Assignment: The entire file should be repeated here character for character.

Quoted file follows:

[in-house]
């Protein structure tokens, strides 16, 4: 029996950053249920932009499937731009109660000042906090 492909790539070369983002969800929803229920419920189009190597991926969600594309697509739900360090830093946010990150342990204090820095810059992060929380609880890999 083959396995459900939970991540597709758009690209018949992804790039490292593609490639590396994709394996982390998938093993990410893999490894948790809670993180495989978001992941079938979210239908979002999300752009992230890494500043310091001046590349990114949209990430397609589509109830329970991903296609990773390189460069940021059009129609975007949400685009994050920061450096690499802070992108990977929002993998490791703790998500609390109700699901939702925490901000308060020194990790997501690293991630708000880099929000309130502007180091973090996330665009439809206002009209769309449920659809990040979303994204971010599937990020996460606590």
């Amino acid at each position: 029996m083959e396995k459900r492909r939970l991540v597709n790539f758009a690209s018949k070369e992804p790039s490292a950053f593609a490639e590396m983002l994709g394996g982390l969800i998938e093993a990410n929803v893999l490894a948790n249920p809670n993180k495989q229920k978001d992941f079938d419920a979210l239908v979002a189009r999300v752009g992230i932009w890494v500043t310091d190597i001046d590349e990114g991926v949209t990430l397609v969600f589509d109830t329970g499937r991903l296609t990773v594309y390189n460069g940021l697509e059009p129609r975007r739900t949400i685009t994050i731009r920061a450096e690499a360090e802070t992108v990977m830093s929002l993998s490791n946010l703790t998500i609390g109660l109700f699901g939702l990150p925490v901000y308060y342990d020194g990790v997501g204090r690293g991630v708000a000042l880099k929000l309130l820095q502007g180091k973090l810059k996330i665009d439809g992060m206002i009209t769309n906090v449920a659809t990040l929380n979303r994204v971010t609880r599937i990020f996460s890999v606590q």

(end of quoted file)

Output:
[in-house]
């Protein structure tokens, strides 16, 4: 029996950053249920932009499937731009109660000042906090 492909790539070369983002969800929803229920419920189009190597991926969600594309697509739900360090830093946010990150342990204090820095810059992060929380609880890999 083959396995459900939970991540597709758009690209018949992804790039490292593609490639590396994709394996982390998938093993990410893999490894948790809670993180495989978001992941079938979210239908979002999300752009992230890494500043310091001046590349990114949209990430397609589509109830329970991903296609990773390189460069940021059009129609975007949400685009994050920061450096690499802070992108990977929002993998490791703790998500609390109700699901939702925490901000308060020194990790997501690293991630708000880099929000309130502007180091973090996330665009439809206002009209769309449920659809990040979303994204971010599937990020996460606590």
């Amino acid at each position: 029996m083959e396995k459900r492909r939970l991540v597709n790539f758009a690209s018949k070369e992804p790039s490292a950053f593609a490639e590396m983002l994709g394996g982390l969800i998938e093993a990410n929803v893999l490894a948790n249920p809670n993180k495989q229920k978001d992941f079938d419920a979210l239908v979002a189009r999300v752009g992230i932009w890494v500043t310091d190597i001046d590349e990114g991926v949209t990430l397609v969600f589509d109830t329970g499937r991903l296609t990773v594309y390189n460069g940021l697509e059009p129609r975007r739900t949400i685009t994050i731009r920061a450096e690499a360090e802070t992108v990977m830093s929002l993998s490791n946010l703790t998500i609390g109660l109700f699901g939702l990150p925490v901000y308060y342990d020194g990790v997501g204090r690293g991630v708000a000042l880099k929000l309130l820095q502007g180091k973090l810059k996330i665009d439809g992060m206002i009209t769309n906090v449920a659809t990040l929380n979303r994204v971010t609880r599937i990020f996460s890999v606590q």